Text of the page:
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I have revised this posting on the off chance that someone else in the future is interested in what I discovered.

TL;DR: I plannned to use an AX159060 wiper motor in an automotive project, but found that the "park" switch appears to be normally open, not the typical normally closed. The (AE)159300 motor is nearly identical to the AX159060 motor, but the park is of the typical normally closed style.

Background: I originally planned to use an AX159060 wiper motor in my project to modernize the windshield wipers on a 1970s Datsun. It appeared to be a convenient form factor, and was relatively common. However, in my testing, I found that the parking feature worked unusually and decided that a different motor would suit my needs better. The motor I decided to replace it with was an (AE)159300 whose internal switching is arranged better for my application. In my searching, I found a schematic for both the AX159060 and (AE)159300 motors which I have attached below for anyone interested.

https://www.youtube.com/watch?v=1Ww5-pmiokc

AX159060 used in 2008-2015 Cadillac CTS and 2007-2010 GM trucks. My motor followed the "W/O DENSO" path and never connected Pin 3 and Pin 5 under any circumstance. Schematic: https://www.silveradosierra.com/electrical/2010-1500-windshield-wiper-motor-wiring-t239857.html enter image description here

(AE)159300 used in 2006-2018 Toyota RAV4, 2008-2014 Subaru Impreza, and MANY more. Schematic Page 186: https://frankensteinmotorworks.com/2GRFE/diagrams/Toyota%20RAV4%20Electrical%20Wiring%20Diagrams%20%28EWD%29.pdf

enter image description here

These two wiper motors appear to share a common manufacturer, however I have no proof of this. My hunch is that Toyota makes these motors and then sells them to other companies with unique part numbers according to the application.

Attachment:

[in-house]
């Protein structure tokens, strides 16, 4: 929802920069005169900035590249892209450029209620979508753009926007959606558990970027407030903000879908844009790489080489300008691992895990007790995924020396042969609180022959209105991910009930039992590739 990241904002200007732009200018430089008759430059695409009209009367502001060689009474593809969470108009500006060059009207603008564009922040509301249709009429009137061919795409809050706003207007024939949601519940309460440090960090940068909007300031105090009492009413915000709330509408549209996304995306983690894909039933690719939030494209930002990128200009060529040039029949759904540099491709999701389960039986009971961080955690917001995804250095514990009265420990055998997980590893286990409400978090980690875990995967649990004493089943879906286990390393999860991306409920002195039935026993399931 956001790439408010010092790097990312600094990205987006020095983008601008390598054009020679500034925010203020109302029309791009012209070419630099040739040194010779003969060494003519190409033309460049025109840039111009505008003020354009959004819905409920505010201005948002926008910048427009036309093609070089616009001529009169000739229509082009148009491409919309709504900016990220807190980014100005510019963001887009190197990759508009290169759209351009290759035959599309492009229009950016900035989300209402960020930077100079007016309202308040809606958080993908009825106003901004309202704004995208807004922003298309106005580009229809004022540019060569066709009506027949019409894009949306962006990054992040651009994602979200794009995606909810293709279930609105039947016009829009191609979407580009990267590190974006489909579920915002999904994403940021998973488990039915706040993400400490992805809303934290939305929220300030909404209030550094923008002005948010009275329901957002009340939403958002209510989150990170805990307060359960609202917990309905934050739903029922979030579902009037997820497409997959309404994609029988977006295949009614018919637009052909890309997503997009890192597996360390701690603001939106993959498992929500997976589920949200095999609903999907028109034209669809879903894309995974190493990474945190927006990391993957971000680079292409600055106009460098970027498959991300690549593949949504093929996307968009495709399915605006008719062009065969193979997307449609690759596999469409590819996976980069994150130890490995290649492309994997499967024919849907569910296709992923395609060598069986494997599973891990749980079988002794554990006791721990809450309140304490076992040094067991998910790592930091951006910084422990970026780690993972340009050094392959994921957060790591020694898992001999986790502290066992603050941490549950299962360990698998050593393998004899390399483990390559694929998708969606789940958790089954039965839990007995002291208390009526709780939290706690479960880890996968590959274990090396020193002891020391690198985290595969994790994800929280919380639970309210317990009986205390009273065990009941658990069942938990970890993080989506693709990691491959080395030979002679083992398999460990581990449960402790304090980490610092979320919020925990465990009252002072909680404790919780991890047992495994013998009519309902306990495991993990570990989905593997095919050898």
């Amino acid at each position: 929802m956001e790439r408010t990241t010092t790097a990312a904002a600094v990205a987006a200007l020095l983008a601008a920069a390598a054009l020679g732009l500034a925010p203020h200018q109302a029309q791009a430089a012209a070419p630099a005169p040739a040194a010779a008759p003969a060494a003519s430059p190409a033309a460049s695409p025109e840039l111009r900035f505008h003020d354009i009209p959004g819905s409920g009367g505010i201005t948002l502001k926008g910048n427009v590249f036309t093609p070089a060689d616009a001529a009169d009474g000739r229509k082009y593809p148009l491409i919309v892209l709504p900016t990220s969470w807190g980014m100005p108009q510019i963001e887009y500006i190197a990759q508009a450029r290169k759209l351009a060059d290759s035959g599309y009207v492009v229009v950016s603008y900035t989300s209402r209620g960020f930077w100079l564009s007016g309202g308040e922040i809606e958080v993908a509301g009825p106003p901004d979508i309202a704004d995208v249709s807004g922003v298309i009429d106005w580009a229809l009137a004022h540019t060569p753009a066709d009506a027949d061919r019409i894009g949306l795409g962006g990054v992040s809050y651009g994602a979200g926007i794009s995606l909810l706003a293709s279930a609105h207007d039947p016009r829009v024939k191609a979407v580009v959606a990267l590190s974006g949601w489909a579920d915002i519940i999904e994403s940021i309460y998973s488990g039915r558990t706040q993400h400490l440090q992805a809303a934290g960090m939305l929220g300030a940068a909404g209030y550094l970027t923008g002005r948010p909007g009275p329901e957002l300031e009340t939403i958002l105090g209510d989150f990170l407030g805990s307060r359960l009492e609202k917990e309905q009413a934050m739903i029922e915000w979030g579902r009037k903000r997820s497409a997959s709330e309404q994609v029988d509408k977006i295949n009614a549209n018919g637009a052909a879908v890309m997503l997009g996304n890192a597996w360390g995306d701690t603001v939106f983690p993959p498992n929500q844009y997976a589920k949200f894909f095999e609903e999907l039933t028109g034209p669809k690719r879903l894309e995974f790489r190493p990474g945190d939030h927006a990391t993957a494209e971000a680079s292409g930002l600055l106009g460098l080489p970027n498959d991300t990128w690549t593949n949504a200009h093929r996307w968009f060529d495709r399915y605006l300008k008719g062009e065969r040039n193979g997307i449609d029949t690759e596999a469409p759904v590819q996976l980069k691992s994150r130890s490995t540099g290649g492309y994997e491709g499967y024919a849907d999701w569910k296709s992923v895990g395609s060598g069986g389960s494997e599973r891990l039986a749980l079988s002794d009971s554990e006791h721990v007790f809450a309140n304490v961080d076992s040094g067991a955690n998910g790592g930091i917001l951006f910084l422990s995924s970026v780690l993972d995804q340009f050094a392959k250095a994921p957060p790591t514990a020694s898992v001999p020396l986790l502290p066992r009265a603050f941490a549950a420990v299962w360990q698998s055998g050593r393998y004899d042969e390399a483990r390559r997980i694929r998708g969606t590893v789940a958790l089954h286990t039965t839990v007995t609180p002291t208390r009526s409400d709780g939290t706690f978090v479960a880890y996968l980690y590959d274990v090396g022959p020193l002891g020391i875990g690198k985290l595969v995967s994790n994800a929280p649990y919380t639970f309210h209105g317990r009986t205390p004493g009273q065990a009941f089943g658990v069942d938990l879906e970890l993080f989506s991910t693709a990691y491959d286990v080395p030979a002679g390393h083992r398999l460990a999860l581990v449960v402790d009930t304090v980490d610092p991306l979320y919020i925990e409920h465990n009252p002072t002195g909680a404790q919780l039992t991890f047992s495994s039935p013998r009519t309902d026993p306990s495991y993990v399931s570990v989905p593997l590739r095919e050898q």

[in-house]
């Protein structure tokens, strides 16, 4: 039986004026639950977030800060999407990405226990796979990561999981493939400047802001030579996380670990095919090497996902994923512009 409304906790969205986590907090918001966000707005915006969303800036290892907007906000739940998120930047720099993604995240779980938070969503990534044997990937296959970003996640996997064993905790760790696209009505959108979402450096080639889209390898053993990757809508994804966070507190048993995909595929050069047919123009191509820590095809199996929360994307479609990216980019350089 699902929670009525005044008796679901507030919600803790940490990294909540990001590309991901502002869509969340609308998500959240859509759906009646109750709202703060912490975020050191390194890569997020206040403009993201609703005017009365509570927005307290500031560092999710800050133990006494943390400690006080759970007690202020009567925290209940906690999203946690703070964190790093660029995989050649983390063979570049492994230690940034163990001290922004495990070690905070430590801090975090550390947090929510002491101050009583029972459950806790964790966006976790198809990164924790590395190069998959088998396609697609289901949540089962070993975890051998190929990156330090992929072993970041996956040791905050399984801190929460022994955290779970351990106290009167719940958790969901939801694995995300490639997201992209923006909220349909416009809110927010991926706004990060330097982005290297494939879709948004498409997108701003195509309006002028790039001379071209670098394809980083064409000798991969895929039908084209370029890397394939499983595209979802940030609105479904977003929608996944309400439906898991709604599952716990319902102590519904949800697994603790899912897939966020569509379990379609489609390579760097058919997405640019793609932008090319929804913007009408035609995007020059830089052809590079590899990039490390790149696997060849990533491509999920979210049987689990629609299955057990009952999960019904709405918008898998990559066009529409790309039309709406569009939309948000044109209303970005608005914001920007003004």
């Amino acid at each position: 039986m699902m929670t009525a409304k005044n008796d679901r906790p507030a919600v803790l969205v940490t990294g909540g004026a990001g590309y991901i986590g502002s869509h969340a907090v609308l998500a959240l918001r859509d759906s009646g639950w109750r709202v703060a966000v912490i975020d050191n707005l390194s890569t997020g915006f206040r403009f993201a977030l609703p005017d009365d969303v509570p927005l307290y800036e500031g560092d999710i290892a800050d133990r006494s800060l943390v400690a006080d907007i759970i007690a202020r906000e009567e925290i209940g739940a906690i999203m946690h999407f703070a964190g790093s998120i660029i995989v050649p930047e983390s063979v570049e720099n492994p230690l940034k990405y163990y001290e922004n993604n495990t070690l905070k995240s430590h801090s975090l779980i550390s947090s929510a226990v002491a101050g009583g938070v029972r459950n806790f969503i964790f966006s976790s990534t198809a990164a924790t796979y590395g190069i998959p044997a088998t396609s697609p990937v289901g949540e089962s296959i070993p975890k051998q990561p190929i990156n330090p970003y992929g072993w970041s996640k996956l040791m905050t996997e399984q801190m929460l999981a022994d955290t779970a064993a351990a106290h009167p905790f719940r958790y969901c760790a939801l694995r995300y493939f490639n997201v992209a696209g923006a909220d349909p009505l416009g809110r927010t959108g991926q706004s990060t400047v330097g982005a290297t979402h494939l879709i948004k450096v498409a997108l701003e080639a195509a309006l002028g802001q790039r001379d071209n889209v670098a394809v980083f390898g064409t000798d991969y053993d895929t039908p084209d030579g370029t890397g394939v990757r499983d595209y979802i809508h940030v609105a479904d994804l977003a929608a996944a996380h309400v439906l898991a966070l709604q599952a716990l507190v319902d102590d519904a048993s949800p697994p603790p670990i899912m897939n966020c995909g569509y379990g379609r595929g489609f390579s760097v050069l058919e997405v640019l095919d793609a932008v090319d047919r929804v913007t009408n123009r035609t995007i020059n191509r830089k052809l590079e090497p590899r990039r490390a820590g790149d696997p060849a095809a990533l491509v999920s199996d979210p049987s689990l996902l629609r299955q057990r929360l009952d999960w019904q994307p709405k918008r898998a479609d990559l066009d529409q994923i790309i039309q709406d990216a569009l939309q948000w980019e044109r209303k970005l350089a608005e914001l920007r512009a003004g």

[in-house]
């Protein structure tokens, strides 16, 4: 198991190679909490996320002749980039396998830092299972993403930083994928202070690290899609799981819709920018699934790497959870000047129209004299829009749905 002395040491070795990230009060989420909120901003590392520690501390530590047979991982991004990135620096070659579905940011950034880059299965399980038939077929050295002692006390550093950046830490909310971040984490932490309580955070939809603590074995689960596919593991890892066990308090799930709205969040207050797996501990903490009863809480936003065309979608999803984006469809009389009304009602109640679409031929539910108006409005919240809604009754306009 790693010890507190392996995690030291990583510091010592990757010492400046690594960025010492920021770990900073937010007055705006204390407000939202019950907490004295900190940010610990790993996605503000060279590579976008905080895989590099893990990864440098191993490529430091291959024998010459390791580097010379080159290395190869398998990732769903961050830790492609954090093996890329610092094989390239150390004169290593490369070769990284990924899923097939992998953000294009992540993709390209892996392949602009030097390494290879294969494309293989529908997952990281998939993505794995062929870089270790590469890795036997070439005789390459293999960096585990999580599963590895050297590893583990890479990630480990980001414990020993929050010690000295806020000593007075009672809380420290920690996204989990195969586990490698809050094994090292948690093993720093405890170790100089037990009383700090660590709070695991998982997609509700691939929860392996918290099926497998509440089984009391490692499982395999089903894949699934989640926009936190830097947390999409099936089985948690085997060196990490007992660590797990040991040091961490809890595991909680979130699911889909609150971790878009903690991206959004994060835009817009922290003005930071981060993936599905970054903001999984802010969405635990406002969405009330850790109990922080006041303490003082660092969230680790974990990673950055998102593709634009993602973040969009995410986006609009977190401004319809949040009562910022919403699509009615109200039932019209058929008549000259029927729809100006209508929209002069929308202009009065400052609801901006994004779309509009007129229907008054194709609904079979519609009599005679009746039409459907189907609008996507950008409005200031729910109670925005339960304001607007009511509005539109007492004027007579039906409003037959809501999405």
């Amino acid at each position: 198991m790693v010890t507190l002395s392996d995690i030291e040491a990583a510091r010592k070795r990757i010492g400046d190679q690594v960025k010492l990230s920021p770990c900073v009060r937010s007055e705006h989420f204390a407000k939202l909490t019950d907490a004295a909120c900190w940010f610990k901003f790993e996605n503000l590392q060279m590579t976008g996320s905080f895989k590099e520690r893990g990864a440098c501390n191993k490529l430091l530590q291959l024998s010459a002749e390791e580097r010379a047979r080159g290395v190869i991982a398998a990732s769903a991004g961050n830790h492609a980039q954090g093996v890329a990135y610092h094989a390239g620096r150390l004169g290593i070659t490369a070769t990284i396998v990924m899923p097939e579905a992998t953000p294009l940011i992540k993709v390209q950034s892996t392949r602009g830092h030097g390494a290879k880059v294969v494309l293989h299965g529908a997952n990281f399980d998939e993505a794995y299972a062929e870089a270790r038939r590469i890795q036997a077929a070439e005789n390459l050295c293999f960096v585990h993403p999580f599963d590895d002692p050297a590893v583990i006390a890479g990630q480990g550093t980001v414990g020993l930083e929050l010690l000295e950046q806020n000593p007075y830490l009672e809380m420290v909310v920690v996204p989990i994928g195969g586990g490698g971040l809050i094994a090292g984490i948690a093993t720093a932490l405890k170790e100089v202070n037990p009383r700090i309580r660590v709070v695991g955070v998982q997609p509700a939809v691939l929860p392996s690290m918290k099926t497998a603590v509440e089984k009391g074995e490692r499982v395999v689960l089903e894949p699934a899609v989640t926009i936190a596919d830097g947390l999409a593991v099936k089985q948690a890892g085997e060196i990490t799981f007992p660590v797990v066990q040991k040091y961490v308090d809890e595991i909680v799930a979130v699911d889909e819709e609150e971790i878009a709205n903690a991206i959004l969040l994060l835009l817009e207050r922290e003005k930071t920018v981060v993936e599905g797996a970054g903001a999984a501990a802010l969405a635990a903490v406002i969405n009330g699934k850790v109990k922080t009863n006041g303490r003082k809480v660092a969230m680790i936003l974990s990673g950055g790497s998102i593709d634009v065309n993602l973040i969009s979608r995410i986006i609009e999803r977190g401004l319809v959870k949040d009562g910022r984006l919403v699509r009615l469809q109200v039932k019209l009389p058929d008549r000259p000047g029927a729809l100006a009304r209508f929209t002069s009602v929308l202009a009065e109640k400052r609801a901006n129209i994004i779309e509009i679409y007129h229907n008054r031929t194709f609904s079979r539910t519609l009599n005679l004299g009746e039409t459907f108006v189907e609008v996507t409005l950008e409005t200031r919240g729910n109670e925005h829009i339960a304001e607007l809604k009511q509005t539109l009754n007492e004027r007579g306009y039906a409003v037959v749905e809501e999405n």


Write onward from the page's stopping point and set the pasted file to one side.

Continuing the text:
I find the Toyota wiper motor to be a convenient form factor, and seems like an ideal choice for design projects or to upgrade from a NLA part.

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  • \$\begingroup\$ What is a "cutsheet?" \$\endgroup\$
    – JRE
    Nov 5 '20 at 13:08
  • \$\begingroup\$ Technical data sheet or other product documentation. \$\endgroup\$
    – Chris
    Nov 5 '20 at 20:20
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A SPST switch may be used when the motor is controlled by an Electronic Control Unit (ECU) with two relays - one for Hi/Low and the other for Run/Brake. The SPST switch is read by the controlling Microprocessor. It is possible for the park position to be adjusted - if the Park switch actuates slightly earlier in the sweep, then the micro-controller can delay the brake actuation for a certain time (10s-100s of ms) to optimize the parking position. This time can be programmed for each individual car to take account of mechanical variation and installation tolerances.

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A double pole, 3 position, rotary switch is to be used to control the 2-speed, self-parking wiper motor.

enter image description here

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  • \$\begingroup\$ @jsotola, Thank you very much for pointing it out. The error has been rectified. I regret the oversight. \$\endgroup\$
    – vu2nan
    Nov 5 '20 at 19:30
  • \$\begingroup\$ I have modified your drawing to explain how the internal wiring and switching appears to be wired. What you attached seems to be standard, and is how I expected this motor to be wired as well. \$\endgroup\$
    – Chris
    Nov 5 '20 at 20:37
  • \$\begingroup\$ Just an 'NO' contact, actuated only in the parked position, would serve no purpose. \$\endgroup\$
    – vu2nan
    Nov 6 '20 at 3:27
  • \$\begingroup\$ I agree, it seems almost worthless. But I have checked and rechecked the motor, and that is how it was built. I am stuck because it seems to be a perfect motor for my application besides this strange park switch. I am hoping there is some way I can make it work regardless, which is why I asked. Thank you for looking into it. \$\endgroup\$
    – Chris
    Nov 6 '20 at 4:47
  • \$\begingroup\$ Anytime, Chris! \$\endgroup\$
    – vu2nan
    Nov 6 '20 at 5:04

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